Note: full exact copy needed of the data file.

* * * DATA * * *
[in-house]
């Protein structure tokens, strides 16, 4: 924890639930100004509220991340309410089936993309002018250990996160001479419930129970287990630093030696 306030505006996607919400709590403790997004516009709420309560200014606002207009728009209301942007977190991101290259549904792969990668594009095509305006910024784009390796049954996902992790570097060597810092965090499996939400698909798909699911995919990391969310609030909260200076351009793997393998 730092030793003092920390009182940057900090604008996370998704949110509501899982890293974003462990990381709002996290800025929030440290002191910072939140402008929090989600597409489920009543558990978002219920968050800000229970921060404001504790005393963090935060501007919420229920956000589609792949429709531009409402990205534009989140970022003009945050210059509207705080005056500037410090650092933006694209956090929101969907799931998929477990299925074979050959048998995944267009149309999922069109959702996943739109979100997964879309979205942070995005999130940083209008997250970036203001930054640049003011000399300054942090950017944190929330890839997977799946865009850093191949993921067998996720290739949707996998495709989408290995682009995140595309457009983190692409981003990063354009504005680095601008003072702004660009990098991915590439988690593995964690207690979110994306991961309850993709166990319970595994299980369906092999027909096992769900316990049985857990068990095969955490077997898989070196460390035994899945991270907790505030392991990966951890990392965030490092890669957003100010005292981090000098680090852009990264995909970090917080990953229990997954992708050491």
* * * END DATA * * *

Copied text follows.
[in-house]
């Protein structure tokens, strides 16, 4: 924890639930100004509220991340309410089936993309002018250990996160001479419930129970287990630093030696 306030505006996607919400709590403790997004516009709420309560200014606002207009728009209301942007977190991101290259549904792969990668594009095509305006910024784009390796049954996902992790570097060597810092965090499996939400698909798909699911995919990391969310609030909260200076351009793997393998 730092030793003092920390009182940057900090604008996370998704949110509501899982890293974003462990990381709002996290800025929030440290002191910072939140402008929090989600597409489920009543558990978002219920968050800000229970921060404001504790005393963090935060501007919420229920956000589609792949429709531009409402990205534009989140970022003009945050210059509207705080005056500037410090650092933006694209956090929101969907799931998929477990299925074979050959048998995944267009149309999922069109959702996943739109979100997964879309979205942070995005999130940083209008997250970036203001930054640049003011000399300054942090950017944190929330890839997977799946865009850093191949993921067998996720290739949707996998495709989408290995682009995140595309457009983190692409981003990063354009504005680095601008003072702004660009990098991915590439988690593995964690207690979110994306991961309850993709166990319970595994299980369906092999027909096992769900316990049985857990068990095969955490077997898989070196460390035994899945991270907790505030392991990966951890990392965030490092890669957003100010005292981090000098680090852009990264995909970090917080990953229990997954992708050491």